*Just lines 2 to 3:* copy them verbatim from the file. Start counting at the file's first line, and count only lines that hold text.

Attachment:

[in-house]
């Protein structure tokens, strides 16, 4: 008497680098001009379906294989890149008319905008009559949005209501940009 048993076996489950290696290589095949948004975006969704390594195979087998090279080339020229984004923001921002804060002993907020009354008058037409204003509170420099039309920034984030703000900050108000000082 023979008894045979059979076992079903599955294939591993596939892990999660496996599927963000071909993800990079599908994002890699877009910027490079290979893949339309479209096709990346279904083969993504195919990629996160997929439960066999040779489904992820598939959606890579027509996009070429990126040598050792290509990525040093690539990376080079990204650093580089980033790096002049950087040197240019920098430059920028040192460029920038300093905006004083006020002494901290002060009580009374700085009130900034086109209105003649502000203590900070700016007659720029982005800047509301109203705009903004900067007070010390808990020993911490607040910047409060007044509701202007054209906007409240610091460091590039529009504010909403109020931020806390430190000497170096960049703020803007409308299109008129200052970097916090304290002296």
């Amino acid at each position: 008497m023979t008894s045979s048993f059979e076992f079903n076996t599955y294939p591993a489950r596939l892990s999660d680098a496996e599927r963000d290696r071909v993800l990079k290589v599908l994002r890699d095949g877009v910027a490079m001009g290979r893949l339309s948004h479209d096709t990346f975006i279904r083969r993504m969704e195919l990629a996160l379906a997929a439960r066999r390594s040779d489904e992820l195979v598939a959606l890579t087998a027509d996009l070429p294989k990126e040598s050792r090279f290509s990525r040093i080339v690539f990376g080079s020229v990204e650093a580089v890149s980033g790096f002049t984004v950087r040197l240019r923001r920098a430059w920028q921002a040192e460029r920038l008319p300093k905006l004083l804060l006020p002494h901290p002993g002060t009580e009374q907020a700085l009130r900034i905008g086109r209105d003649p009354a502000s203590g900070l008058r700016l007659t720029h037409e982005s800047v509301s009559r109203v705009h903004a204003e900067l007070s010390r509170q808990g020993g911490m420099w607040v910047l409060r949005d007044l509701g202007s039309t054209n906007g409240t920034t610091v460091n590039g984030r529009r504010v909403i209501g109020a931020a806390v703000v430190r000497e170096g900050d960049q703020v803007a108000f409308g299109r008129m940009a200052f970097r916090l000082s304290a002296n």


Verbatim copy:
């Protein structure tokens, strides 16, 4: 008497680098001009379906294989890149008319905008009559949005209501940009 048993076996489950290696290589095949948004975006969704390594195979087998090279080339020229984004923001921002804060002993907020009354008058037409204003509170420099039309920034984030703000900050108000000082 023979008894045979059979076992079903599955294939591993596939892990999660496996599927963000071909993800990079599908994002890699877009910027490079290979893949339309479209096709990346279904083969993504195919990629996160997929439960066999040779489904992820598939959606890579027509996009070429990126040598050792290509990525040093690539990376080079990204650093580089980033790096002049950087040197240019920098430059920028040192460029920038300093905006004083006020002494901290002060009580009374700085009130900034086109209105003649502000203590900070700016007659720029982005800047509301109203705009903004900067007070010390808990020993911490607040910047409060007044509701202007054209906007409240610091460091590039529009504010909403109020931020806390430190000497170096960049703020803007409308299109008129200052970097916090304290002296």
């Amino acid at each position: 008497m023979t008894s045979s048993f059979e076992f079903n076996t599955y294939p591993a489950r596939l892990s999660d680098a496996e599927r963000d290696r071909v993800l990079k290589v599908l994002r890699d095949g877009v910027a490079m001009g290979r893949l339309s948004h479209d096709t990346f975006i279904r083969r993504m969704e195919l990629a996160l379906a997929a439960r066999r390594s040779d489904e992820l195979v598939a959606l890579t087998a027509d996009l070429p294989k990126e040598s050792r090279f290509s990525r040093i080339v690539f990376g080079s020229v990204e650093a580089v890149s980033g790096f002049t984004v950087r040197l240019r923001r920098a430059w920028q921002a040192e460029r920038l008319p300093k905006l004083l804060l006020p002494h901290p002993g002060t009580e009374q907020a700085l009130r900034i905008g086109r209105d003649p009354a502000s203590g900070l008058r700016l007659t720029h037409e982005s800047v509301s009559r109203v705009h903004a204003e900067l007070s010390r509170q808990g020993g911490m420099w607040v910047l409060r949005d007044l509701g202007s039309t054209n906007g409240t920034t610091v460091n590039g984030r529009r504010v909403i209501g109020a931020a806390v703000v430190r000497e170096g900050d960049q703020v803007a108000f409308g299109r008129m940009a200052f970097r916090l000082s304290a002296n």